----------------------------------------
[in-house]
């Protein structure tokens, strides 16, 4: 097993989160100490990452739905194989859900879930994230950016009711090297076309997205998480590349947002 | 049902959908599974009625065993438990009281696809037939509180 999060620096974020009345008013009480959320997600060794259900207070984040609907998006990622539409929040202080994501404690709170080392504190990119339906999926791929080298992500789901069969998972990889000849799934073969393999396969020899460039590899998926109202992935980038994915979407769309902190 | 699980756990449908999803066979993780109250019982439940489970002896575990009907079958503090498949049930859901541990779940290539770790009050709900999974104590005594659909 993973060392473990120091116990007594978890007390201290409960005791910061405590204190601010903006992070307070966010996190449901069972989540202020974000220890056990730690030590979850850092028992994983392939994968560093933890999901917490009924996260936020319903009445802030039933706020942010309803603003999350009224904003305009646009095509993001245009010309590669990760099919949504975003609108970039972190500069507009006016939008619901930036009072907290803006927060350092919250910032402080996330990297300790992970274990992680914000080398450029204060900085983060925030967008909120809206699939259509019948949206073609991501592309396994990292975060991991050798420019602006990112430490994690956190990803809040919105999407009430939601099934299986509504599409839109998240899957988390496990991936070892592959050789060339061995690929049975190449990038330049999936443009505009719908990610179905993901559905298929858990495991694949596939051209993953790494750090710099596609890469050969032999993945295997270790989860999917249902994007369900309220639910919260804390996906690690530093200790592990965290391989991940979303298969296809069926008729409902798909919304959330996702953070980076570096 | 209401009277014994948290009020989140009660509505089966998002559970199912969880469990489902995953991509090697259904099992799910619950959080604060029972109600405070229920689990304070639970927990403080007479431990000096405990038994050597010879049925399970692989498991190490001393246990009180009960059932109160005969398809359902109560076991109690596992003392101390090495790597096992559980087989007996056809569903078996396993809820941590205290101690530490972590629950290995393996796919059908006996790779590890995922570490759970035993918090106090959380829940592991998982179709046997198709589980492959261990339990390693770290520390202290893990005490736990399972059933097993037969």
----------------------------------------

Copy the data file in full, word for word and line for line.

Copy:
[in-house]
């Protein structure tokens, strides 16, 4: 097993989160100490990452739905194989859900879930994230950016009711090297076309997205998480590349947002 | 049902959908599974009625065993438990009281696809037939509180 999060620096974020009345008013009480959320997600060794259900207070984040609907998006990622539409929040202080994501404690709170080392504190990119339906999926791929080298992500789901069969998972990889000849799934073969393999396969020899460039590899998926109202992935980038994915979407769309902190 | 699980756990449908999803066979993780109250019982439940489970002896575990009907079958503090498949049930859901541990779940290539770790009050709900999974104590005594659909 993973060392473990120091116990007594978890007390201290409960005791910061405590204190601010903006992070307070966010996190449901069972989540202020974000220890056990730690030590979850850092028992994983392939994968560093933890999901917490009924996260936020319903009445802030039933706020942010309803603003999350009224904003305009646009095509993001245009010309590669990760099919949504975003609108970039972190500069507009006016939008619901930036009072907290803006927060350092919250910032402080996330990297300790992970274990992680914000080398450029204060900085983060925030967008909120809206699939259509019948949206073609991501592309396994990292975060991991050798420019602006990112430490994690956190990803809040919105999407009430939601099934299986509504599409839109998240899957988390496990991936070892592959050789060339061995690929049975190449990038330049999936443009505009719908990610179905993901559905298929858990495991694949596939051209993953790494750090710099596609890469050969032999993945295997270790989860999917249902994007369900309220639910919260804390996906690690530093200790592990965290391989991940979303298969296809069926008729409902798909919304959330996702953070980076570096 | 209401009277014994948290009020989140009660509505089966998002559970199912969880469990489902995953991509090697259904099992799910619950959080604060029972109600405070229920689990304070639970927990403080007479431990000096405990038994050597010879049925399970692989498991190490001393246990009180009960059932109160005969398809359902109560076991109690596992003392101390090495790597096992559980087989007996056809569903078996396993809820941590205290101690530490972590629950290995393996796919059908006996790779590890995922570490759970035993918090106090959380829940592991998982179709046997198709589980492959261990339990390693770290520390202290893990005490736990399972059933097993037969």